Is medicare in its present form sacred? In secular societies, practical systems sometimes acquire an aura of sanctity, as if their unchanging status were ordained by Holy Writ. We establish what we consider a realistic program, get it running, and only later realize we have created something resembling a cult.
That's what happened with the Canada Health Act of 1984. It congealed into dogma protected by a ferocious conservatism that runs far deeper than party politics. There are many Canadians who believe that merely questioning the dogma is sinful. Unlike almost everyone else on the planet, Canadians have made the shunning of private medicine into a moral issue.
This attitude now freezes thought in most Canadian governments. An assumption has been carved in stone: All medicine must be publicly paid for and everyone must have equal access. If this means long waiting lines, then everyone must have equal access to long waiting lines.
Fairness is the key principle, but do people feel fairly treated if they wait a year for surgery? The law says justice delayed is justice denied; equally, medical care delayed is medical care denied. Delays erode respect for the system and the medical profession.
CBC television on Monday reported that a Calgary man was spending $10,000 to get a hip replaced in India rather than endure another two and a half years of pain waiting for Alberta to accommodate him. He was the third Canadian to visit that particular hospital for that same procedure. Canadians travelling to India for more efficient health care? Nothing could more graphically illustrate our system's collapse.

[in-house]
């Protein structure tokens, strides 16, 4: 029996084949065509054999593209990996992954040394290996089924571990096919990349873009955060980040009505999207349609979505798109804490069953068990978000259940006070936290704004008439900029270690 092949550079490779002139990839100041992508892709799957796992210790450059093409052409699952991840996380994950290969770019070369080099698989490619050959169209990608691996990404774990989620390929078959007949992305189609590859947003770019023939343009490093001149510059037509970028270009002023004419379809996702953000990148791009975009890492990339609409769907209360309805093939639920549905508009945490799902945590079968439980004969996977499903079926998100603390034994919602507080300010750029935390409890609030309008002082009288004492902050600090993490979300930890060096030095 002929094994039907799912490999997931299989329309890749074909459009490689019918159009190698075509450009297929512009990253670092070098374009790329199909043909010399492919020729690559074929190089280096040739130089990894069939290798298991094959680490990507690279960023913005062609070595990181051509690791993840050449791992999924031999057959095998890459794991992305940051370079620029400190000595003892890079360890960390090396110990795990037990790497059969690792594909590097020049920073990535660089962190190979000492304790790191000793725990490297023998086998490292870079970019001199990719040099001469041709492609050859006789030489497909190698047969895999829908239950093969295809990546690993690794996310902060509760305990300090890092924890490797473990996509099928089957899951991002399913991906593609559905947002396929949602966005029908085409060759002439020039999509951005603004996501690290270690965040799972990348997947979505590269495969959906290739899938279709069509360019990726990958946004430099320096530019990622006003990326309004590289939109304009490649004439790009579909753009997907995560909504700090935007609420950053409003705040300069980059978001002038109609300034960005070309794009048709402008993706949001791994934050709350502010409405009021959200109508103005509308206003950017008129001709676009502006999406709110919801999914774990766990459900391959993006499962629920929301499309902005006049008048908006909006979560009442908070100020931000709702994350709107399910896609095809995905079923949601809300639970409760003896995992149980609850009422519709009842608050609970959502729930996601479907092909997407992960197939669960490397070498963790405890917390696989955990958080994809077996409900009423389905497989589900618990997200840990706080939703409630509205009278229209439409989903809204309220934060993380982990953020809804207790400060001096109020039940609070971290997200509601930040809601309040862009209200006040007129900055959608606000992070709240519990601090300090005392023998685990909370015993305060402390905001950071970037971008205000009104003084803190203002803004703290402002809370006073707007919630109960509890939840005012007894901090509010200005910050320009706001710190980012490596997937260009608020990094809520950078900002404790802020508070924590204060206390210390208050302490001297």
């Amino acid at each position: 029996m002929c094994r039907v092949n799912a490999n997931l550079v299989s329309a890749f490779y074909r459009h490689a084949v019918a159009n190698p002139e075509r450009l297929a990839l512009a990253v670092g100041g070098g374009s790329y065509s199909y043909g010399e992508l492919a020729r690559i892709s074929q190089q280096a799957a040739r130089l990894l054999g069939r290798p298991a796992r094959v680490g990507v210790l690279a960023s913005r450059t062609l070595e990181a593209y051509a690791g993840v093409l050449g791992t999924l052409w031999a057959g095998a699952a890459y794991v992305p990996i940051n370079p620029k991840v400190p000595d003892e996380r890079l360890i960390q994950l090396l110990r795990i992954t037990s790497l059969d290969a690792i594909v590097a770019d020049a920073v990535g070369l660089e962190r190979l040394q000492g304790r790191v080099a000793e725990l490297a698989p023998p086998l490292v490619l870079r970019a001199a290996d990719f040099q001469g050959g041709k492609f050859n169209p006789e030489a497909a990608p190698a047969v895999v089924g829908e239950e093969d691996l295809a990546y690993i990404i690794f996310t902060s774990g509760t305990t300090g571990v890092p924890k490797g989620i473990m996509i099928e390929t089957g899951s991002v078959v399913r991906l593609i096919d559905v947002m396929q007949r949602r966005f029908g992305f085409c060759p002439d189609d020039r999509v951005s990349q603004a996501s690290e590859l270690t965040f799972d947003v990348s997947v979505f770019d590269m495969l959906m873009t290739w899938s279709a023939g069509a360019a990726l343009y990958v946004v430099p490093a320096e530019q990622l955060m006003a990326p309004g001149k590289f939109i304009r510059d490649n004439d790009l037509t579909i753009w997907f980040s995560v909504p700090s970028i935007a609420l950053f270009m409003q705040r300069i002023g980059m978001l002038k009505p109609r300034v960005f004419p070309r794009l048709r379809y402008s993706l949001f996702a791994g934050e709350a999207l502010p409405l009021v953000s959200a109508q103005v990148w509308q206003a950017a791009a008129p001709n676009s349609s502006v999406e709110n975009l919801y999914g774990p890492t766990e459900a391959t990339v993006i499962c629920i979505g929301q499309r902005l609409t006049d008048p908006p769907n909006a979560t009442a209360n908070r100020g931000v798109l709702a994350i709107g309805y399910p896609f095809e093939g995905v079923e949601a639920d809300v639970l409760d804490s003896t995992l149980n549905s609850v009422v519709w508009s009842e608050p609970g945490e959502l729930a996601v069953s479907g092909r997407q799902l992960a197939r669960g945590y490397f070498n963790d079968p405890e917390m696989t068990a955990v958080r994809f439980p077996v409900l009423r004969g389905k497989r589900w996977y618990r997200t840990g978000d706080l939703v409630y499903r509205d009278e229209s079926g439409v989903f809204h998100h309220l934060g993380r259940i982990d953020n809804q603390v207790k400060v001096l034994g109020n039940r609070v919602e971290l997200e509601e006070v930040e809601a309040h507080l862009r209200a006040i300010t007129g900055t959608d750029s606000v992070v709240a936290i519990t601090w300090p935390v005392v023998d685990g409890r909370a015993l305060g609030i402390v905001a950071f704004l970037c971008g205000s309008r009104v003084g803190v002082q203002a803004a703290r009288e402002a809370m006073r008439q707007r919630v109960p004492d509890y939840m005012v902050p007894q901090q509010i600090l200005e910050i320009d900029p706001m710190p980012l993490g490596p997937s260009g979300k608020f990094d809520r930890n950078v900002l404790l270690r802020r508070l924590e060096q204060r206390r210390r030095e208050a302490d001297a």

But Prime Minister Paul Martin, treating the symptom rather than the disease, announced during the last election that he would eliminate or radically shorten waiting lines for surgery. The notion was preposterous, as even he must know by now. Canada has a multitude of disparate regions, and our doctors provide many different levels of service. A miracle would be required for the federal government to influence delivery of services in hospitals across the country. More money from Ottawa will help, here and there, but slowly. Under the purely public system, noticeably shortening the waiting lines in just one big province would be a huge accomplishment.
We need a radical reconsideration of our principles and prejudices, which is unfortunately not on the agenda of the prime minister's meeting with the premiers next week. Our politicians should try to remember why they made "private" a curse-word in medicine and depicted the two-tier system (the one most democracies use) as an ogre that will, if allowed to dwell among us, destroy our universal health care.
But if we blame politicians for our perverse system, we should also sympathize with them. For them, medicare is dangerously unpredictable. Certainly the politicians who established national health care in 1967 (and the voters, like me, who cheered them on) had no idea what it would entail.
We imagined, in our innocence, that medicine would remain much as it was and governments would pay for the kind of medicine already being practised. We didn't dream of imaging machines. Heart transplants were still an exotic idea under development by a few pioneers. In short, we had no idea that medicine was infinitely expandable.